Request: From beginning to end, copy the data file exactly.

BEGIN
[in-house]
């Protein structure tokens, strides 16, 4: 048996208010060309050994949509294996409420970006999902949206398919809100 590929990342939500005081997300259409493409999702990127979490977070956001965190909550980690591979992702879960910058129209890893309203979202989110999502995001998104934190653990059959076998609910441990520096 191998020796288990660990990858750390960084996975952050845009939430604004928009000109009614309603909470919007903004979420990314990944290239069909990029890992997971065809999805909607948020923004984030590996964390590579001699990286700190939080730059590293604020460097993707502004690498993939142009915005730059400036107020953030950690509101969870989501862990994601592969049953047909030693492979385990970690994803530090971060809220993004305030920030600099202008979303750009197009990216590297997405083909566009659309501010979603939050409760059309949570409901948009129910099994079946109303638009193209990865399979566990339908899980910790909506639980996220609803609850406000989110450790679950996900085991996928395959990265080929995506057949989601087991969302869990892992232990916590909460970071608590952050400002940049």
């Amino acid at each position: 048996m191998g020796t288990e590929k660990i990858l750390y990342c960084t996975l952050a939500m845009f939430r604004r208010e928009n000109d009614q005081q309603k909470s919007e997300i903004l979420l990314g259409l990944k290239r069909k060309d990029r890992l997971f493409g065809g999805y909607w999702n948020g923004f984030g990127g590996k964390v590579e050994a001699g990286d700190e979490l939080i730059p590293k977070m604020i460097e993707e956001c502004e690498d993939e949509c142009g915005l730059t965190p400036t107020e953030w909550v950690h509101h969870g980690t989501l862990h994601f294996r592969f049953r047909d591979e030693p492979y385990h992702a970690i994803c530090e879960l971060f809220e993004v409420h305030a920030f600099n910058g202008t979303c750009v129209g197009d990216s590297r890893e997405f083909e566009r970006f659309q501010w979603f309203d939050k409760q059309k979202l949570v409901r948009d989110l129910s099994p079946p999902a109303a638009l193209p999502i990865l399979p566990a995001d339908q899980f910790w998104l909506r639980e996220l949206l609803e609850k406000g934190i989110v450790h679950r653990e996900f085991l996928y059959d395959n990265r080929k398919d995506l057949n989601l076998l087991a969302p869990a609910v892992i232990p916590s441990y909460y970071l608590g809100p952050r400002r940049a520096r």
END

[in-house]
């Protein structure tokens, strides 16, 4: 048996208010060309050994949509294996409420970006999902949206398919809100 590929990342939500005081997300259409493409999702990127979490977070956001965190909550980690591979992702879960910058129209890893309203979202989110999502995001998104934190653990059959076998609910441990520096 191998020796288990660990990858750390960084996975952050845009939430604004928009000109009614309603909470919007903004979420990314990944290239069909990029890992997971065809999805909607948020923004984030590996964390590579001699990286700190939080730059590293604020460097993707502004690498993939142009915005730059400036107020953030950690509101969870989501862990994601592969049953047909030693492979385990970690994803530090971060809220993004305030920030600099202008979303750009197009990216590297997405083909566009659309501010979603939050409760059309949570409901948009129910099994079946109303638009193209990865399979566990339908899980910790909506639980996220609803609850406000989110450790679950996900085991996928395959990265080929995506057949989601087991969302869990892992232990916590909460970071608590952050400002940049």
């Amino acid at each position: 048996m191998g020796t288990e590929k660990i990858l750390y990342c960084t996975l952050a939500m845009f939430r604004r208010e928009n000109d009614q005081q309603k909470s919007e997300i903004l979420l990314g259409l990944k290239r069909k060309d990029r890992l997971f493409g065809g999805y909607w999702n948020g923004f984030g990127g590996k964390v590579e050994a001699g990286d700190e979490l939080i730059p590293k977070m604020i460097e993707e956001c502004e690498d993939e949509c142009g915005l730059t965190p400036t107020e953030w909550v950690h509101h969870g980690t989501l862990h994601f294996r592969f049953r047909d591979e030693p492979y385990h992702a970690i994803c530090e879960l971060f809220e993004v409420h305030a920030f600099n910058g202008t979303c750009v129209g197009d990216s590297r890893e997405f083909e566009r970006f659309q501010w979603f309203d939050k409760q059309k979202l949570v409901r948009d989110l129910s099994p079946p999902a109303a638009l193209p999502i990865l399979p566990a995001d339908q899980f910790w998104l909506r639980e996220l949206l609803e609850k406000g934190i989110v450790h679950r653990e996900f085991l996928y059959d395959n990265r080929k398919d995506l057949n989601l076998l087991a969302p869990a609910v892992i232990p916590s441990y909460y970071l608590g809100p952050r400002r940049a520096r």